In 2015, acclaimed hand plane maker Karl Holtey announced his impending retirement and was working on the 984 panel plane: what he intended to be his final production run of hand planes and the last word in a career that resulted in a reputation for an unwavering focus on perfection and the development of several technical innovations that had an impact far outside the boutique world of high-end hand planes. Karl and I spent several days that autumn in his workshop in rural Scotland talking about plane making and his journey to becoming widely recognized as one of the greatest plane makers in the world, an interview that can be found in the April 2016 issue of Popular Woodworking.
Now it is 2020, much of the world is several months into lockdown as a consequence of the Covid-19 pandemic, and Karl recently announced his latest design— the 985 smoothing plane. Wait a minute: surely he retired in 2015? Apparently not, and in late December 2019, Karl quietly appeared on Instagram under the handle @karlholtey, offering an insight into his manufacturing process. Word soon slipped out that Karl Holtey was still making planes.
An Unusual Retirement
In the five years since we last spoke, Karl concluded his run of 984 panel planes, and then produced a second run of the 983 block plane. His motivation in revisiting the 983 was that he had sold the final plane from the initial run and did not have one for himself. Instead of making a one-off, he decided to do a full production run, a decision that he would not repeat. “I forgot how much work was involved in a production run,” he explains, “I prefer to do smaller batches now that I’ve retired.” Despite the birthing pains of that second batch of 983 planes, all but one plane has now sold.
The 985 is one of my best. I like it very much. Karl Holtey
The 7 7 /8 long smoothing plane features a 1 15 /16 wide blade bedded at 54Ëš, with no chip breaker or adjuster, and comes in either stainless steel sole with brass sides or stainless steel throughout.
In fact, Karl’s retirement has been marked with an enviable rate of productivity, and he shows no sign of slowing down. Instead, retirement seems to represent a change in how Karl approaches his plane making rather than in ceasing work. “It has allowed me to do things and explore designs that I didn’t have time for before,” he explains, with the focus on smaller batched work “taking some of the pressure off.”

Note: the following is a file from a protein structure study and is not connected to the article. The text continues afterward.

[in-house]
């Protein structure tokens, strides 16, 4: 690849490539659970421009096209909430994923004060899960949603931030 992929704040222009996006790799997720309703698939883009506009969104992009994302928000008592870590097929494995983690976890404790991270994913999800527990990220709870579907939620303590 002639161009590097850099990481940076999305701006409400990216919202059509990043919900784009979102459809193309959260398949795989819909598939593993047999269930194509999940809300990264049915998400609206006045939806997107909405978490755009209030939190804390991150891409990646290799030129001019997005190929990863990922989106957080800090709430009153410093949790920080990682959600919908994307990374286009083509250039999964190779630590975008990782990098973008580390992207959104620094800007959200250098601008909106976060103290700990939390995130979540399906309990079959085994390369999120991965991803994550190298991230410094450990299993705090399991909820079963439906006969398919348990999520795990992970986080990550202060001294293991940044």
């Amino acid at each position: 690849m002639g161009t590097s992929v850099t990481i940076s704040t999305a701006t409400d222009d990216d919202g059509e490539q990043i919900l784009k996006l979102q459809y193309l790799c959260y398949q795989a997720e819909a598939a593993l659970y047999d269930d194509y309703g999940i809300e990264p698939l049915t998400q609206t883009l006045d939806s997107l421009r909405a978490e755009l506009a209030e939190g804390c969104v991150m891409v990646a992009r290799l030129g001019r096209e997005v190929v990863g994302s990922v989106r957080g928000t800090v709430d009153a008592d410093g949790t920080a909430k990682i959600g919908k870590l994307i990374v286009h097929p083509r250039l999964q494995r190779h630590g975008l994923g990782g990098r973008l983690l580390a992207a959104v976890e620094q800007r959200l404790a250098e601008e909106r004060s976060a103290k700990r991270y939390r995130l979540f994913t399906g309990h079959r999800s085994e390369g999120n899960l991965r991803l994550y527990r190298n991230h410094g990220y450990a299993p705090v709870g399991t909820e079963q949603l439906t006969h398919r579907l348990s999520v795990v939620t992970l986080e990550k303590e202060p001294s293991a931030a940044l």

This change in outlook has not dulled Karl’s creative drive or pursuit of the perfect hand plane. So, what keeps him in the workshop making planes during retirement? “Vanity. I’m a naturally competitive person, and I love being the best at what I do,” he says. “I can’t explain, it has always been there. If I have an idea about making something, I can be very driven to make it.” The interest in hand planes he attributes to his apprenticeship as a furniture maker when he became frustrated with the tools he was using. And at 71, he still finds himself thinking through new designs and approaches constantly: “I’m fabricating planes in my head constantly,” he tells me, “when I’m walking the dogs, driving, just living.”
Following that second batch of the 983 block plane, Karl made a run of six of the 984 smoothing plane, revising the design as he did so. Dubbed the 984s, this batch was initially to use up a collection of spare handles and components, but Karl could not help but revise the design to create a new twist on his celebrated bevel-up panel plane. Originally a 13 5 /8 long plane, the 984s features a shorter 12 1 /2 long body and omits the striking chamfering of the original. Says Holtey, “I just love it like that. I don’t want to put the original No 984 down but leaving the chamfering off makes it look very much more serious and business-like. I am changing my ideas about some of the decorative side of the work.”
In terms of new designs, he has plans to make new types of planes but nothing that he is yet ready to share with the outside world. As a plane maker that started out building replicas of celebrated Norris infill planes, much of Karl’s career has been spent trying to mitigate the effects of wood movement within metal plane bodies, a design problem he is returning to with his new planes. As he explains, “I am trying to think of new designs where I can incorporate more wood without compromising the stability. Wood sells all by itself and people don’t get excited by metal work or engineering. I have been experimenting on my Instagram postings to see where I get the most likes.”
1 Plastic prototype for the 985 smoothing plane.
The 985 represents the first brand new design of Holtey’s retirement. When asked about the origin of the plane, Karl explains that it started as “a tiny little idea in the back of my mind. I borrowed the basic shape from a Spears plane. I drew it out several years ago and was blowing hot and cold about the design. I wanted the plane to be as short as possible—a smoother doesn’t need to be long. A lot of historic smoothers are 7 1 /2 long, but that was compromising too much on the handle and bun area. The whole design process was about seeing how small and short I could make the plane. I couldn’t have an adjuster and keep the length down, nor was there enough room to fit a traditional sneck to the iron.”
2 The 985 is an exercise in simplicity with no chipbreaker or adjuster. The tote is angled forward for increased comfort.
3 Depth of cut and blade orientation is adjusted by the setting post.
4 The rear tote is fixed in place through the underside of the sole.
5 The setting post allows the blade to be adjusted in any direction.
6 The disassembled ed 985.
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